Advancing Innovation & Research



Bred in the Bone


Can the strength of your bones provide a key to your risk of developing Alzheimer’s disease?

NEOMED’s Christine Dengler-Crish, Ph.D., an assistant professor of pharmaceutical sciences, anatomy and neurobiology at NEOMED, has intriguing findings. She and her research team, including graduate students Matthew Smith (NEOMED) and Gina Wilson (Kent State University) have discovered that early reductions in bone mineral density (BMD) found in a preclinical (animal) model of Alzheimer’s Disease (AD) may be due to degeneration in an area of the brainstem that produces most of the brain’s serotonin.

It’s an intriguing discovery, since the neurochemical serotonin affects our mood and sleep—two processes that are also affected early in AD. Since fewer than five percent of AD cases are clearly from genetic reasons, these new clues are especially significant and may allow earlier detection of Alzheimer’s disease processes. Besides indicating risk, reduced BMD can lead to osteoporosis and a higher risk of broken bones, decreasing quality of life and increasing mortality in AD patients.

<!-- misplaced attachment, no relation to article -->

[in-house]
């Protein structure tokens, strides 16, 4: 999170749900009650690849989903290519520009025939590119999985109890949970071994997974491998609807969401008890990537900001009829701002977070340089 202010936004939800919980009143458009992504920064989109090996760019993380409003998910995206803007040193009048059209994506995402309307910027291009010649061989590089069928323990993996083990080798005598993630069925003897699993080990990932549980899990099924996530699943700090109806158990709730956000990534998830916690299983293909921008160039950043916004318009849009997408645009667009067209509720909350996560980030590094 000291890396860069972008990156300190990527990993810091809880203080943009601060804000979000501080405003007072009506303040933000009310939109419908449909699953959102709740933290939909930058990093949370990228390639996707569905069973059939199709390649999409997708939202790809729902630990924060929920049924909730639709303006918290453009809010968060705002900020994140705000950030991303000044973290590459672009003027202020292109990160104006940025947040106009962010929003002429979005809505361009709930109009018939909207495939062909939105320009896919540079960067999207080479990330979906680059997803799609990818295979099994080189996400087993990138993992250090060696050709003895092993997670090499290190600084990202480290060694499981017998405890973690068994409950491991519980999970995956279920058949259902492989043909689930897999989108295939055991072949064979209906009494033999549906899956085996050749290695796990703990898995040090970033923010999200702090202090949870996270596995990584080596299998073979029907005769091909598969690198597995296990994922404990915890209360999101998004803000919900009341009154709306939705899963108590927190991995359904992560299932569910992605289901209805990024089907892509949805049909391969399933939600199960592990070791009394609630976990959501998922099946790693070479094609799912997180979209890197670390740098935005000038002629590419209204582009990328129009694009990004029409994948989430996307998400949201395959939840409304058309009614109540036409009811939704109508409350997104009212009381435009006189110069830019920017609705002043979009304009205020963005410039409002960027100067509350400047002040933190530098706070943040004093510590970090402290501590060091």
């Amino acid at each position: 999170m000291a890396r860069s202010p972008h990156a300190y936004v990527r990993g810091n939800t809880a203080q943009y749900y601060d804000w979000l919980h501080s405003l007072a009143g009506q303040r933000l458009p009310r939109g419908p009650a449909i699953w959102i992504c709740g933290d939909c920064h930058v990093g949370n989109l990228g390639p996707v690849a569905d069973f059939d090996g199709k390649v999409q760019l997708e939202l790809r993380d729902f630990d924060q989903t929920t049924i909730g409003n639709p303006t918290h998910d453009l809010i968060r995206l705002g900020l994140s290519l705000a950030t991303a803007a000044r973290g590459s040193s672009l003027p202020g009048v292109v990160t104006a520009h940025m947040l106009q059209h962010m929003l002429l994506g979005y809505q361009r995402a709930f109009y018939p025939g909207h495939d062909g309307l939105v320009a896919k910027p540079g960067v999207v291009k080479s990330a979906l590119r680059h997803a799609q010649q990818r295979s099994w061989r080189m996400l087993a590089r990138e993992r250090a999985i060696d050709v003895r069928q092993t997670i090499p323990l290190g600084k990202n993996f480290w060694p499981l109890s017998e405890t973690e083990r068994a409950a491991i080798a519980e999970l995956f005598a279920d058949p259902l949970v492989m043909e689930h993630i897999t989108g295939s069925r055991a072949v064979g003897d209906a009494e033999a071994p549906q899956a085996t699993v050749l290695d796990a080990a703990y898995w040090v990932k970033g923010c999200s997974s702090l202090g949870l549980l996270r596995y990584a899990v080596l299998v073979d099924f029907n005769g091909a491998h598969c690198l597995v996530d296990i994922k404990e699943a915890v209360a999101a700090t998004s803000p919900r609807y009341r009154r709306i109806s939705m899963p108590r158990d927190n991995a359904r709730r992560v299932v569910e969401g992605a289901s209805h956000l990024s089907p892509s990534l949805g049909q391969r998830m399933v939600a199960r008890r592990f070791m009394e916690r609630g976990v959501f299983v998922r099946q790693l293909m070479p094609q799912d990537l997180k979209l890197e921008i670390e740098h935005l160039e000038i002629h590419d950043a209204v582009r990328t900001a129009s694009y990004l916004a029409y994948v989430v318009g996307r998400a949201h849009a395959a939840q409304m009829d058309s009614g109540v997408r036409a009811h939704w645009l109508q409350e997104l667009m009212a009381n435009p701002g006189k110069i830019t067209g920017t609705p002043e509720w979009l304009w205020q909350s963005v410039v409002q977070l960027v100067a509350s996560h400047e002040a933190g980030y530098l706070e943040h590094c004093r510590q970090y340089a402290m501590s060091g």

Dr. Dengler-Crish’s research bridges two focus areas at NEOMED: Musculoskeletal Biology and Neurodegenerative Disease and Aging. Donor support helps Dr. Dengler-Crish Shine On.